# Two-Level Type Theory¶

## Basics¶

Two-level type theory (2LTT) refers to versions of Martin-Löf type theory that combine two type theories: one “inner” level that is potentially a homotopy type theory or cubical type theory, which may include univalent universes and higher inductive types, and a second “outer” level that validates uniqueness of identity proofs.

Since version 2.6.2, Agda enables 2LTT with the `--two-level`

flag.
The two levels are distinguished with two hierarchies of universes:
the usual universes `Set`

for the inner level, and a new hierarchy
of universes denoted `SSet`

(for “strict sets”) for the outer level.

Note

The types in `SSet`

have various names in the literature. They
are called non-fibrant types in HTS (2017),
outer types in 2LTT (2017), and exo-types in
UP (2021). Similarly,
these references refer to the types in `Set`

as fibrant types,
inner types, and types, respectively.

Function-types belong to `Set`

if both their domain and codomain do,
and to `SSet`

otherwise. Records and datatypes can always be
declared to belong to `SSet`

, and can be declared to belong to
`Set`

instead if all their inputs belong to `Set`

. In particular,
any type in `Set`

has an isomorphic copy in `SSet`

defined as a
trivial record:

```
record c (A : Set) : SSet where
constructor ↑
field
↓ : A
open c
```

The main differences between the two levels are that, firstly,
homotopical flags such as `--without-K`

and `--cubical`

apply only
to the `Set`

level (the `SSet`

level is never homotopical); and
secondly, datatypes belonging to the inner level cannot be
pattern-matched on when the motive belongs to the outer level (this is
necessary to maintain the previous distinction).

As a primary example, we can define separate inductive equality types for both levels:

```
infix 4 _≡ˢ_ _≡_
data _≡ˢ_ {a} {A : SSet a} (x : A) : A → SSet a where
reflˢ : x ≡ˢ x
data _≡_ {a} {A : Set a} (x : A) : A → Set a where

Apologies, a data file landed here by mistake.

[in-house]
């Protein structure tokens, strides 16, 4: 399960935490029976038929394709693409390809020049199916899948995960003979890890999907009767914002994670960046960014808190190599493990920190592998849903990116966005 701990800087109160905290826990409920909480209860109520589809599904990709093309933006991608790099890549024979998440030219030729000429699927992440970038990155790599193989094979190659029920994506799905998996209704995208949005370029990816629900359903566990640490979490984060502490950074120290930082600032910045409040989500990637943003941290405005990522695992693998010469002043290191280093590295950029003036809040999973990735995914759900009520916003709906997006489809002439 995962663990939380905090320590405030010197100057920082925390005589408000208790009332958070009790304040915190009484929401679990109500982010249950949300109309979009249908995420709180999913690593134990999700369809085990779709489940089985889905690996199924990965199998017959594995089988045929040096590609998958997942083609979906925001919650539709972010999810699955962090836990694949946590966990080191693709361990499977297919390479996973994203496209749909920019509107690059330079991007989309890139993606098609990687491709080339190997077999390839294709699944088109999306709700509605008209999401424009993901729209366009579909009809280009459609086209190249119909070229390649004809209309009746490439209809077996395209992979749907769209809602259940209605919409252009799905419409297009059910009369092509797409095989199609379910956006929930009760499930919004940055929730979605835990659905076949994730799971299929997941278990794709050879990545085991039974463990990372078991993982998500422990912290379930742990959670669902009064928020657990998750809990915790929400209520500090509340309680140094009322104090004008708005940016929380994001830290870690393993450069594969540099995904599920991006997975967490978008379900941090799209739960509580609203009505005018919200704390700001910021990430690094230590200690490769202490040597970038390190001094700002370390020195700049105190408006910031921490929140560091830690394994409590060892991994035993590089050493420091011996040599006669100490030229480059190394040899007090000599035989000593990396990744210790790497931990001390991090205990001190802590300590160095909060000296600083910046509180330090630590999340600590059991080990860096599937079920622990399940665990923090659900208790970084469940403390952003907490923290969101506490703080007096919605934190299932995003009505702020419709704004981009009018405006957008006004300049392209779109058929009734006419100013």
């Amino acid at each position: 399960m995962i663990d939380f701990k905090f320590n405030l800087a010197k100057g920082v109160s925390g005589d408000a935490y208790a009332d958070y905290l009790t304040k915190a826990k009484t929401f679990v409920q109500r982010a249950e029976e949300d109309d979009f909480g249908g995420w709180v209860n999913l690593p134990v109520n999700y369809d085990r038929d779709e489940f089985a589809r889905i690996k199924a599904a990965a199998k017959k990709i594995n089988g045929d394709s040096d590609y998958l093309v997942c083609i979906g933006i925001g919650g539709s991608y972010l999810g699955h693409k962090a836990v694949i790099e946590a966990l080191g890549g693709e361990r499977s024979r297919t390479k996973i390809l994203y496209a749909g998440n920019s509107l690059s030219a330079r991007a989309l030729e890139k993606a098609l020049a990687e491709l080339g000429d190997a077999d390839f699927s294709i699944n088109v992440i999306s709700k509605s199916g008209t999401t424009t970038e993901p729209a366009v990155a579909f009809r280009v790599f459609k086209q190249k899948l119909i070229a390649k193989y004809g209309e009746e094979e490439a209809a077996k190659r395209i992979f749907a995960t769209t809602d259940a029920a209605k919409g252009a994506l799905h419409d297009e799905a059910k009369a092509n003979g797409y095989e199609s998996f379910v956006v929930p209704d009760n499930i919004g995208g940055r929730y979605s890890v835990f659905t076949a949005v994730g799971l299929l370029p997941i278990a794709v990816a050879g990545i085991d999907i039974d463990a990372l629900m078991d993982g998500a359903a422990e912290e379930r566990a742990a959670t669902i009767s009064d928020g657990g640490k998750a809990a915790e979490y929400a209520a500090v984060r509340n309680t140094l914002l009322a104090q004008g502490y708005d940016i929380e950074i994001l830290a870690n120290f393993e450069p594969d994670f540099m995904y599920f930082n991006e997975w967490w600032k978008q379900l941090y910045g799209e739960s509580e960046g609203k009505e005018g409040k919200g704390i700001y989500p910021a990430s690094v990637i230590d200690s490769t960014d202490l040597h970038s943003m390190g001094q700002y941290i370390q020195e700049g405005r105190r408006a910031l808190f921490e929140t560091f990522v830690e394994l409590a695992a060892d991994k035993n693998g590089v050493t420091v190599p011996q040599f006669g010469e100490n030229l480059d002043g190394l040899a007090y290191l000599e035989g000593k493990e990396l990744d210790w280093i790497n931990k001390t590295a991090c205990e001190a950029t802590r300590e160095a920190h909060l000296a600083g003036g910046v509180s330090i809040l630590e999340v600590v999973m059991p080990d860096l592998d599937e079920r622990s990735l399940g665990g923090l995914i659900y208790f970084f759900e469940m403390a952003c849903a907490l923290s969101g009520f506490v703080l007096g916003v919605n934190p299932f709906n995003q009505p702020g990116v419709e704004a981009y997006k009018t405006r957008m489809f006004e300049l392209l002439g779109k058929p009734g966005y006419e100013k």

refl : x ≡ x
```

With these definitions, we can prove uniqueness of identity proofs for
the strict equality even if `--without-K`

or `--cubical`

is
enabled:

```
UIP : {a : Level} {A : SSet a} {x y : A} (p q : x ≡ˢ y) → p ≡ˢ q
UIP reflˢ reflˢ = reflˢ
```

We can also prove that strictly equal elements are also non-strictly equal:

```
≡ˢ-to-≡ : {A : Set} {x y : c A} → (x ≡ˢ y) → (↓ x ≡ ↓ y)
≡ˢ-to-≡ reflˢ = refl
```

The opposite implication, however, fails because, as noted above, we
cannot pattern-match against a datatype in `Set`

when the motive
lies in `SSet`

. Similarly, we can map from the strict natural
numbers into the ordinary ones:

```
data ℕ : Set where
zero : ℕ
succ : ℕ → ℕ
data ℕˢ : SSet where
zeroˢ : ℕˢ
succˢ : ℕˢ → ℕˢ
ℕˢ-to-ℕ : ℕˢ → ℕ
ℕˢ-to-ℕ zeroˢ = zero
ℕˢ-to-ℕ (succˢ n) = succ (ℕˢ-to-ℕ n)
```

but not vice versa.
(Agda does currently allow mapping from the empty `SSet`

to the empty `Set`

,
but this feature is disputed.)

If the `--two-level`

flag is combined with `--cumulativity`

, then
each universe `Set a`

becomes a subtype of `SSet a`

. In this case
we can instead define the coercion `c`

to be the identity function:

```
c' : Set → SSet
c' A = A
```

and replace the coercions `↑`

and `↓`

with the identity function.
However, this combination currently allows some functions to be
defined that shouldn’t be allowed; see Agda issue #5761 for details.